I wish I would have taken a picture.

Not of the crowds; I took plenty of those.

Of the sign – The sign was everything.

Yesterday, I was privileged to take part in the Women’s March in Charlotte, NC. Thousands and thousands of people – more than 10,000 by the latest police department estimate – walked through the streets of uptown Charlotte because a statement needed to be made. The recent election and inauguration of a new American president with a long and demonstrable record of minimizing sexual assault, taking advantage of the vulnerable, and protecting his own interests at all costs triggered this outpouring of emotion. There is real fear, anxiety, and trauma around what all of this might mean. It is not fabricated. Do not let anyone tell you otherwise.

But, as one sign (not the sign) read, “You’re so vain, you probably think this march is about you.” Though there were some who chanted and carried signs calling out the new president, the vast majority of people wanted only to demonstrate. These were not protesters. These were demonstrators. They were standing – marching – among others who wished to send a message of solidarity. We were a force – a force who would not cower in fear or anxiety. We were a force who were willing to stand and be counted as decent, loving, compassionate human beings intending to make an impact on the world around us. Regardless of how any one elected official can impact the reputation of a nation, we will stand for the virtues that we hold dear. Equal rights. Togetherness. A responsibility to one another.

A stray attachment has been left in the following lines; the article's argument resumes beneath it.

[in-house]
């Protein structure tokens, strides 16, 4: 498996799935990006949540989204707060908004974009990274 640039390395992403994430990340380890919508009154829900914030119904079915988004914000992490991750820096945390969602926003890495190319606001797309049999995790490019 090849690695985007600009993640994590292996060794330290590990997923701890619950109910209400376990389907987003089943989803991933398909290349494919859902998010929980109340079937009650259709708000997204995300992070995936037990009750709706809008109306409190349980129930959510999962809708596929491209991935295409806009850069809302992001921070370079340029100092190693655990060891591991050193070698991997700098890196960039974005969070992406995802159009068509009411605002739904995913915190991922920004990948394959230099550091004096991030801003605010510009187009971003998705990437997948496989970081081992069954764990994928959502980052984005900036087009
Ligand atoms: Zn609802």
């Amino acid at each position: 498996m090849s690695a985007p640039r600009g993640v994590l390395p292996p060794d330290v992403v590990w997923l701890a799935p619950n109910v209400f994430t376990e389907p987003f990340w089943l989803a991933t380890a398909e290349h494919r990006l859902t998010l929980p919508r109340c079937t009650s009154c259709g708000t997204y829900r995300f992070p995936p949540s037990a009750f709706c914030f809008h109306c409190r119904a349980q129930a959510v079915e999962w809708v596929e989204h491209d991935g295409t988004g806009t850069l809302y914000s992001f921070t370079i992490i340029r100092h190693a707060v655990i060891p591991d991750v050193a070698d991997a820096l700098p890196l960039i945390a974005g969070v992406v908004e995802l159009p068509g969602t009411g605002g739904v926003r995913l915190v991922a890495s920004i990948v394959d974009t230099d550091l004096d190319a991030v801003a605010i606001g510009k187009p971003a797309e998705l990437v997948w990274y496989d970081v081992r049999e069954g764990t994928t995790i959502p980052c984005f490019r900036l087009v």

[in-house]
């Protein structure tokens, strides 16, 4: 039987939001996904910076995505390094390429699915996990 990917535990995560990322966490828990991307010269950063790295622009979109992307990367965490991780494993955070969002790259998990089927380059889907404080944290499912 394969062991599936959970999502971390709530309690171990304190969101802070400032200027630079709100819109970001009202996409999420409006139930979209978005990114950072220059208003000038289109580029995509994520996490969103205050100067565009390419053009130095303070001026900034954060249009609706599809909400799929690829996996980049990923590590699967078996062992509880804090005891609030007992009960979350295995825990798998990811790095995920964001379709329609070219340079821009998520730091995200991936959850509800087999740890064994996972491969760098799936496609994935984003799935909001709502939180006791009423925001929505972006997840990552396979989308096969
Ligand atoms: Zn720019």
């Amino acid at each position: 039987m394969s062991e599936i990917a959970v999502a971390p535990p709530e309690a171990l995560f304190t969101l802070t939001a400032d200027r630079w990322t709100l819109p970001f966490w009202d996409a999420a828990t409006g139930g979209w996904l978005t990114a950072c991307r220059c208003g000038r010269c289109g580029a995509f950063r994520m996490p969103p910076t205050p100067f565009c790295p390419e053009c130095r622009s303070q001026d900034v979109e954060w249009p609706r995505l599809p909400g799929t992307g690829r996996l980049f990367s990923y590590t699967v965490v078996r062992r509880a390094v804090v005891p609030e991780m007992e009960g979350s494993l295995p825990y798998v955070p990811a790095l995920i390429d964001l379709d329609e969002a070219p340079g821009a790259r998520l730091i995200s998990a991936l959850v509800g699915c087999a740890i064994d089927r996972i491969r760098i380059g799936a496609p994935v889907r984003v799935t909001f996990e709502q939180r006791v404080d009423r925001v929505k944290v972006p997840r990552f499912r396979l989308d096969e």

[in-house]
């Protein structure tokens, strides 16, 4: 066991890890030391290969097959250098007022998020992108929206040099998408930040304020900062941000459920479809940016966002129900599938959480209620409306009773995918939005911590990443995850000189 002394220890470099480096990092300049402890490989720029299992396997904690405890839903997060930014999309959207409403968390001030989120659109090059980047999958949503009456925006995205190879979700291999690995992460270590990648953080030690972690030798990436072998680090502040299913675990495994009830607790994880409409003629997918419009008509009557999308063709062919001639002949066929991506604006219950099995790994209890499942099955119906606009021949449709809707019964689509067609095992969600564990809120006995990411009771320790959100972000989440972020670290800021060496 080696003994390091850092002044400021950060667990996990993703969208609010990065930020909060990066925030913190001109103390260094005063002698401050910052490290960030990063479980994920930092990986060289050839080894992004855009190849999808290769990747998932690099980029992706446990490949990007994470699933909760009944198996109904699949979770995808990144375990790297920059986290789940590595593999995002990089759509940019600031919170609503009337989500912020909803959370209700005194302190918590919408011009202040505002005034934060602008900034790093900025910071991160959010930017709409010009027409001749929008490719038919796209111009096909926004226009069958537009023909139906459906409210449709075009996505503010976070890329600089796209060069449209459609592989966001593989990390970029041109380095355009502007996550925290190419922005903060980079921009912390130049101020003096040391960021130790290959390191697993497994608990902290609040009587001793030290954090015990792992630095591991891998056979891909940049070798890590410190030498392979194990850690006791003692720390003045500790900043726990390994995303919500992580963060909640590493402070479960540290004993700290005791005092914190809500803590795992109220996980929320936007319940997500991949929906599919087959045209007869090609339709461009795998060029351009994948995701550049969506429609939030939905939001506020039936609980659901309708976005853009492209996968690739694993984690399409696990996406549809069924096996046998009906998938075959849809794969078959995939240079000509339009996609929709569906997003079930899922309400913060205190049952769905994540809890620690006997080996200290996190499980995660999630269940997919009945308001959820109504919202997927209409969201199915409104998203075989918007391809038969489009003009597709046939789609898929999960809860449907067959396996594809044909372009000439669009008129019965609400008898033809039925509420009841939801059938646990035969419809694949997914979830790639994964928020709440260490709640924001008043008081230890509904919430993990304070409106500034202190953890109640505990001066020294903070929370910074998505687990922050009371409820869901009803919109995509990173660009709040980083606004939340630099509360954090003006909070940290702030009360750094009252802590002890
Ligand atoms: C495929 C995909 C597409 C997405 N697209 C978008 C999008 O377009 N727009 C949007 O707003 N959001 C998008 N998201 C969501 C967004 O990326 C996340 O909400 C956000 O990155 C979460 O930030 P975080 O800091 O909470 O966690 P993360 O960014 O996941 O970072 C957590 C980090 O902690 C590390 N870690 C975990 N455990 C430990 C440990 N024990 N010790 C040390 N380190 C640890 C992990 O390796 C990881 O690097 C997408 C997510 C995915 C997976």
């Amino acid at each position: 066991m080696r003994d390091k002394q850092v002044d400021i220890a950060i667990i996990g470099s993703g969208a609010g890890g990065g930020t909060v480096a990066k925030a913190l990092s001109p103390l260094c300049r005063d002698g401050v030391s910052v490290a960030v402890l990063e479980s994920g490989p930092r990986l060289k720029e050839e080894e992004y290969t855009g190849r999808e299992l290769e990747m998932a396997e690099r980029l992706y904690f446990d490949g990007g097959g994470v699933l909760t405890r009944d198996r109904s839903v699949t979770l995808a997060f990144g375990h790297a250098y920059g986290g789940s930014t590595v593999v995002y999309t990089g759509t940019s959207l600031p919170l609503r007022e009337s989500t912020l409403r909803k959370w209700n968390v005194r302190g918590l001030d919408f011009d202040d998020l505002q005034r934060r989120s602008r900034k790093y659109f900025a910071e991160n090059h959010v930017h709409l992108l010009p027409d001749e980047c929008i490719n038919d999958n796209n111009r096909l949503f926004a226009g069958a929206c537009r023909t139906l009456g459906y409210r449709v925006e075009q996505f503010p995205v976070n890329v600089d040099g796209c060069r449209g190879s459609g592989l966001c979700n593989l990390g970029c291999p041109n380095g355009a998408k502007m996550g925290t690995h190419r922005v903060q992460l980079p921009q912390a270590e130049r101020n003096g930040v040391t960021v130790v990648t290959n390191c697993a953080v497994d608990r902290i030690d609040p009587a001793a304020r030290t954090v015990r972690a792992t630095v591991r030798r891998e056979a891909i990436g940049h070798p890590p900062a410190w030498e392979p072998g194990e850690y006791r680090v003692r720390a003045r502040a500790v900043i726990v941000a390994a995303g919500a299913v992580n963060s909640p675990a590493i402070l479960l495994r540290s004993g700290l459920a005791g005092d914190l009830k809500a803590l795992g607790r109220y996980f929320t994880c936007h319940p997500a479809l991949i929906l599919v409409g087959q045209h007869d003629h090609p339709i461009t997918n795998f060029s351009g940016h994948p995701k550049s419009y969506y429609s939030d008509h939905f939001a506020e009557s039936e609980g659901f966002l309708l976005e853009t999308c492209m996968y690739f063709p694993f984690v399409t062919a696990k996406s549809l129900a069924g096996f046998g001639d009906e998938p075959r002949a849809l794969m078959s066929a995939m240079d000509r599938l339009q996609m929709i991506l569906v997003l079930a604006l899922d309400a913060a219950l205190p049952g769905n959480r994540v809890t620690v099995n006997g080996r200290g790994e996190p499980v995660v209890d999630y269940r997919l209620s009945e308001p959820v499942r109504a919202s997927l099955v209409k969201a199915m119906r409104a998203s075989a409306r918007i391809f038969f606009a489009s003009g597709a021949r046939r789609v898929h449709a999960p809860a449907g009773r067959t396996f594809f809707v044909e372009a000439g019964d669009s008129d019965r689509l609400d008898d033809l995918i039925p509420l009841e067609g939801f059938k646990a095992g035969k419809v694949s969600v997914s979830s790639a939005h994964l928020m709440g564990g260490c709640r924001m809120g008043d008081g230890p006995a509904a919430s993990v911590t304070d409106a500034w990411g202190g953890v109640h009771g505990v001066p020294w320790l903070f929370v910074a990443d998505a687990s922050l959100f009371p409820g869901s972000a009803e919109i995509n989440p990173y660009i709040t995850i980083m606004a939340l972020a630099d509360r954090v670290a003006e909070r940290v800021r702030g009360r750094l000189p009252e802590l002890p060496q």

I proudly marched and I realize that it will probably not be long before I will need to march again. I will.